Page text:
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Yuletide Reveals 2012

This year, I wrote my assignment and two treats. (Will be crossposted to my main journals on LJ and DW.)

A Way through the Woods was written as my assignment, for C.J. Cherryh's 1992 fantasy novel The Goblin Mirror. was mostly interested in Tamas, one of the three brothers who are at the center of the novel's action because of their impressive grandmother. She also declared herself willing to be convinced of the awesomeness of Ela, the young witch's apprentice who is the only living female character aside from the brothers' mother, and suggested that a visit to Tamas' brother Yuri back in their homeland of Maggiar might be of interest. I did a bit of background reading about Russian folklore for this, primarily the book Russian Magic: Living Folk Traditions of an Enchanted Landscape. This suggested to me that the story should be about the journey itself. I could not make things happen from Ela's point of view and ended up writing from Tamas'. A conversation with my husband crystallized one of my questions about the book, which was the actual physical extent of the magical events described in the book, and that's actually at the core of the story. Finally, said that she'd enjoy seeing the goblins again, and this gave me a chance to wrote a scene with my favorite character, Azdra'ik the trickster, prince of the goblins.

Freely Given was written for the 1972 pop hit "Brandy" by the band Looking Glass. This is a very old-style romantic story-song about a bar waitress who love a sailor who loves the sea. The request from came through on the Pinch Hit mailing list; she said "I love the way she pines for him but doesn't let it get in the way of the facts of her daily life," and the story - a shamelessly romantic Christmas Eve slice of life - popped into my head more or less fully grown. I wasn't quick enough to grab the pinch hit, but the story wanted to be written, particularly after I read 's Dear Author and realized that what I'd pictured would suit her perfectly. Two other people also write for the song, but the other two are historical AUs (which had also suggested). Finally, I included a short playlist (Youtube links), because the story reminded me of several other songs too. Finally, I have to say that my reaction to writing Yuletide stories about songs has always been "Bzuh?" - so hey, the worm has turned, with me bunnied by a song!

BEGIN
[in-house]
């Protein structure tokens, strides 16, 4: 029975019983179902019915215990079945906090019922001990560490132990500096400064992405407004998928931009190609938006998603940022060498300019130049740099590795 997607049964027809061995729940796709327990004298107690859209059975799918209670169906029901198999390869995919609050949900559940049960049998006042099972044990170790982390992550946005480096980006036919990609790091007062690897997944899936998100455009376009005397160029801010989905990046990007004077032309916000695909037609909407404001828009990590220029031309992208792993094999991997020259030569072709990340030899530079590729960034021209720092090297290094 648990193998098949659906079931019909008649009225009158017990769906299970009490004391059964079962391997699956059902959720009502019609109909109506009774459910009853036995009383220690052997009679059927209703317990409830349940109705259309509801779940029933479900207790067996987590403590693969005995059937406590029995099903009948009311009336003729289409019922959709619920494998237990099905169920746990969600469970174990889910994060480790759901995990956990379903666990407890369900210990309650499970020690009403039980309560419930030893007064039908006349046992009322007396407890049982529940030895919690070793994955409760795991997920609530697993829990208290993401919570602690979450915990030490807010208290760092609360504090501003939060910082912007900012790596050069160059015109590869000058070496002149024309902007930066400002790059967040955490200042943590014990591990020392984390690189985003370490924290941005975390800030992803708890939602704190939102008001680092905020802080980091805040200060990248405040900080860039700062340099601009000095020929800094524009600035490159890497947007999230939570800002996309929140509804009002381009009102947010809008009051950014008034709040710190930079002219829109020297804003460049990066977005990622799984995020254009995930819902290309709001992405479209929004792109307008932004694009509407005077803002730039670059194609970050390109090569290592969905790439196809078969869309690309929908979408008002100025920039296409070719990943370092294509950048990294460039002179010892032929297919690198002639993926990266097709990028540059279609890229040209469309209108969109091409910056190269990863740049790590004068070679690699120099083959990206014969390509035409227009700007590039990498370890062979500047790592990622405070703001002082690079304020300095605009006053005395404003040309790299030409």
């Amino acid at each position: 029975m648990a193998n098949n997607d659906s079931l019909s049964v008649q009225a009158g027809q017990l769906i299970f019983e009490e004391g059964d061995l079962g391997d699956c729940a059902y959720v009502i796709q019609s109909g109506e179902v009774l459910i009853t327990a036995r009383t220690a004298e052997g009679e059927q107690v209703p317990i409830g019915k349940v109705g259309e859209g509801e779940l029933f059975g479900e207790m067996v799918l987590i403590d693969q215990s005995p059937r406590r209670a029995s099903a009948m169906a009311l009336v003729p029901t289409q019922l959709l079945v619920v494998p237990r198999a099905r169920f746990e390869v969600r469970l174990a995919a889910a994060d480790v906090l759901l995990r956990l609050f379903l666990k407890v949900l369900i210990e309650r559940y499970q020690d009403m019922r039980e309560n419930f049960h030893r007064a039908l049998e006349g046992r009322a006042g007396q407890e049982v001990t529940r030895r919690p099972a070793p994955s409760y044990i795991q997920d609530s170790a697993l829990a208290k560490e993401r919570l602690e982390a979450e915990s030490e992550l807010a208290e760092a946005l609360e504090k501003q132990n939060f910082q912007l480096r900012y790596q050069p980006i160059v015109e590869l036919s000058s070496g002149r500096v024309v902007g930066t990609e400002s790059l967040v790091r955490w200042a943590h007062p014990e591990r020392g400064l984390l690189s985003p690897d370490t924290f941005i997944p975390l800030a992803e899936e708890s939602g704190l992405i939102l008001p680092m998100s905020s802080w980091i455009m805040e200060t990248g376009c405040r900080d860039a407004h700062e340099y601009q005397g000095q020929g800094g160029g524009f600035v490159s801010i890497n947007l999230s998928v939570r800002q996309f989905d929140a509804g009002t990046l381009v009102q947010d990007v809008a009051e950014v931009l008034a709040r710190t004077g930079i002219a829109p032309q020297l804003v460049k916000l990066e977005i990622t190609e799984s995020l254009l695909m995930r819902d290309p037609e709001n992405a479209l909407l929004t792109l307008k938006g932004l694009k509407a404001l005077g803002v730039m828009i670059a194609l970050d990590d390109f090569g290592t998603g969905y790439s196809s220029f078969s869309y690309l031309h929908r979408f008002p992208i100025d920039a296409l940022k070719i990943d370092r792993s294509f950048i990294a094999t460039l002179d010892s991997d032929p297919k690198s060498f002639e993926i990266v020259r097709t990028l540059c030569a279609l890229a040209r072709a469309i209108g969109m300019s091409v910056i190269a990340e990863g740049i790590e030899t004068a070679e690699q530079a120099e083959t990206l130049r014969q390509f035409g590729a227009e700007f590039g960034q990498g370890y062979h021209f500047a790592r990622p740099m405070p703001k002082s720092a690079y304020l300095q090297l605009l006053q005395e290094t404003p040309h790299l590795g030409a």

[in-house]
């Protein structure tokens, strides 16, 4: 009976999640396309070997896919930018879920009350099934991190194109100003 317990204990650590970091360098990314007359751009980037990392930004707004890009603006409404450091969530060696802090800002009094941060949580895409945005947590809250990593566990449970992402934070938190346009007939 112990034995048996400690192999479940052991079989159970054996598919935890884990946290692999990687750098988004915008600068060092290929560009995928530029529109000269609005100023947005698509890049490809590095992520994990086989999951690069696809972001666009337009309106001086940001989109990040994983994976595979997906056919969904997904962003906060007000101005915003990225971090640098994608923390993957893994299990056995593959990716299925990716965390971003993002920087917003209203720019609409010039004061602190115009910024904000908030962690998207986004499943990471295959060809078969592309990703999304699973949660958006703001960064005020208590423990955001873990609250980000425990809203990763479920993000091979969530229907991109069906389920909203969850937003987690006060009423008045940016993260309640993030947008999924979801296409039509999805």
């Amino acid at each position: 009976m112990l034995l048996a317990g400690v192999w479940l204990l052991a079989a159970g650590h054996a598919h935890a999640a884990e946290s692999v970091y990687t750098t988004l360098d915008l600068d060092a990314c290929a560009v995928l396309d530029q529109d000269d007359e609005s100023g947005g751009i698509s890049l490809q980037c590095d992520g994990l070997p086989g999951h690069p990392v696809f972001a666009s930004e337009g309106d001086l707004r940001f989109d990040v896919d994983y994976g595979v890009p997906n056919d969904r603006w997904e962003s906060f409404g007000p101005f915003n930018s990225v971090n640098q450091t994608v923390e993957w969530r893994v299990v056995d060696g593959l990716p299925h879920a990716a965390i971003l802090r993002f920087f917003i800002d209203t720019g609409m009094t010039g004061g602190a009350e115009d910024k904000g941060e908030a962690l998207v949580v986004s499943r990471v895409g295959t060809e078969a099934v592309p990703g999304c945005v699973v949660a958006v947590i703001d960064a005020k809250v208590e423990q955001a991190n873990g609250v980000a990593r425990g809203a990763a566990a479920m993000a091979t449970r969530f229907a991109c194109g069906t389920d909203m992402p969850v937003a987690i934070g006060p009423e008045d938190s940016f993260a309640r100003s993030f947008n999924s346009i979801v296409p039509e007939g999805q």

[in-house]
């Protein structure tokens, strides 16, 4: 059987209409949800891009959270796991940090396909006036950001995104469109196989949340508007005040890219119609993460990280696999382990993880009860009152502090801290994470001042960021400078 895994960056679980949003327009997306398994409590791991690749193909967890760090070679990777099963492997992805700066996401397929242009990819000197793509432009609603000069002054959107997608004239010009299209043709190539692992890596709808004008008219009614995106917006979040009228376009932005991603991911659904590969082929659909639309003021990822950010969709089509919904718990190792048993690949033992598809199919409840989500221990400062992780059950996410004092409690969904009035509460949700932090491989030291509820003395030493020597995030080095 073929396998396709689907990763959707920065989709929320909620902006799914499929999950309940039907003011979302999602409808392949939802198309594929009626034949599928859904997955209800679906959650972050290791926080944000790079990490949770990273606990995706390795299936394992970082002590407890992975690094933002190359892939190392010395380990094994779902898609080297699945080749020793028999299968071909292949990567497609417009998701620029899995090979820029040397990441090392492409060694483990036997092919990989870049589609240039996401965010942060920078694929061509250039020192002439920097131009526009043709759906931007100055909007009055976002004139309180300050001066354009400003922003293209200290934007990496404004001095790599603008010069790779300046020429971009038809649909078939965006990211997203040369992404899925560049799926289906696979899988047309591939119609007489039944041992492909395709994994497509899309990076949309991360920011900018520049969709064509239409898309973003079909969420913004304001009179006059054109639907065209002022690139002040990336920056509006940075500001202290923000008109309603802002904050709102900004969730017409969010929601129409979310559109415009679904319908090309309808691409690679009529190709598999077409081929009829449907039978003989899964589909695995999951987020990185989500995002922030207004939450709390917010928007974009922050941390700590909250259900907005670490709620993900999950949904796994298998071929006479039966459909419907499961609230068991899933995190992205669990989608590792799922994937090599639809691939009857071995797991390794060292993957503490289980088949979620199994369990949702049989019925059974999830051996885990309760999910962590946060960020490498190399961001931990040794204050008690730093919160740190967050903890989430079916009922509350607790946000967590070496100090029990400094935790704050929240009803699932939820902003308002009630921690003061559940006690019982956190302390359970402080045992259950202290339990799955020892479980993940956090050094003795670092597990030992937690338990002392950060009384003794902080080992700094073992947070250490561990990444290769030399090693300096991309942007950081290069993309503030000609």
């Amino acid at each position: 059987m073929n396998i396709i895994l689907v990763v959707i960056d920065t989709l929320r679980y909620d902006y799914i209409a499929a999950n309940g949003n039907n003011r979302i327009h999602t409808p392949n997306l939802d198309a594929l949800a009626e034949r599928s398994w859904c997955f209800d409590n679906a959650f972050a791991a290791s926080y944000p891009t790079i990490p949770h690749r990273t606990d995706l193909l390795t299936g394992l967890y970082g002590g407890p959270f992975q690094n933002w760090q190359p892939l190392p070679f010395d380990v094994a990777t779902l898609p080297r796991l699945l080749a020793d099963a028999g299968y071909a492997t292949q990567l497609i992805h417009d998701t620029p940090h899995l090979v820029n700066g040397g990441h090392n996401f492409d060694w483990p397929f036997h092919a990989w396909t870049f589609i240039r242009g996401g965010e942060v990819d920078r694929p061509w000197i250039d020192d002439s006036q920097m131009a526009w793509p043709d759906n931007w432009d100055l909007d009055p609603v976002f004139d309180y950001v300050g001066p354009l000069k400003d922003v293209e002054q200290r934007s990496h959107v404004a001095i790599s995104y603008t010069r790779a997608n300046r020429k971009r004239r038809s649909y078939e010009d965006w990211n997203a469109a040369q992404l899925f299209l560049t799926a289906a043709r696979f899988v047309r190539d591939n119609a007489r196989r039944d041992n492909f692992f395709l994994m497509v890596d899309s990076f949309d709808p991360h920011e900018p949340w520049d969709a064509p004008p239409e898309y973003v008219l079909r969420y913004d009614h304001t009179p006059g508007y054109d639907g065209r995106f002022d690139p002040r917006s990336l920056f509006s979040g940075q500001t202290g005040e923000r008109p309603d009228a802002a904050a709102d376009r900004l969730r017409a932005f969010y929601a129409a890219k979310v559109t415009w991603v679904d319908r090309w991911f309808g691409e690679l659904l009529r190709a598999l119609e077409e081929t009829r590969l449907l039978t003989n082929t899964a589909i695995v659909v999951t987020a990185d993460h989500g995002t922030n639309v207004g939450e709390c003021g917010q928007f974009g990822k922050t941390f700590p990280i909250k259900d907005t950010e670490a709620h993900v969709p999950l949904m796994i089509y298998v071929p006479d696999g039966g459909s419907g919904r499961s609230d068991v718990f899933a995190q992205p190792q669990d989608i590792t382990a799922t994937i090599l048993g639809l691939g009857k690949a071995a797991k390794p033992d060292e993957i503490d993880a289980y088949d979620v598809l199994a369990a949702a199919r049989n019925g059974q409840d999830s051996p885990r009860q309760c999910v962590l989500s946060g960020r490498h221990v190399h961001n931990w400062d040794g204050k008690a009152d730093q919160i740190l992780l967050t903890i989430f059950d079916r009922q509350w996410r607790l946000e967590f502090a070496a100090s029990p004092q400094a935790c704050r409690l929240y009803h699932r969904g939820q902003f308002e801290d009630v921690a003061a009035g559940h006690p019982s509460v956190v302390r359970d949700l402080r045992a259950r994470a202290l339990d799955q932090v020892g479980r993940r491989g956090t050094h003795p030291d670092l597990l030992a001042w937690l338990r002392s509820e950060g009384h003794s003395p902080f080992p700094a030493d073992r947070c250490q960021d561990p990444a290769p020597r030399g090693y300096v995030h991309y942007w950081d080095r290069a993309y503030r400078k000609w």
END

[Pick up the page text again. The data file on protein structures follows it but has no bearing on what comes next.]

Gemma on the Air was written for Noel Streatfeild's little known four-volume "Gemma" series (Gemma, Gemma and Sisters , Gemma Alone, and Good-bye Gemma, published 1968-1969), which is about a former child star who has to go live with her "ordinary" cousins (who are actually a very musical, creative family). specifically wanted more about Gemma's future and also mentioned that she would love to hear about the future of cousin Ann, who is roughly the same age as Gemma. Then she added: "a story where [Ann] discovers and deals with being a lesbian" and "Maybe them ... reminiscing to a magazine or tv show." A scenario popped into my head about Ann and Gemma both being on a classic late-night U.S. talk show modeled on Johnny Carson's Tonight Show or maybe Dick Cavett's show, both of which were mainstays of U.S. television when I was the age that Gemma and Ann are in the series. I also ended up doing a very quick bit of research on queer rights in the U.K., which helped cement the era of the story as the late 1990s, making Ann and Gemma in their late 30s. Finally, this is a tiny bit of a crossover: Gemma's offstage love interest is one of the boys from Streatfeild's even more obscure The Children on the Top Floor (1964).

The "Gemma" story has thus far been the most popular of the three. In general, this is a year when I felt that I was really in the deep end of the Yuletide obscure fandoms: I don't expect big readerships for any of these.



Inami - portrait


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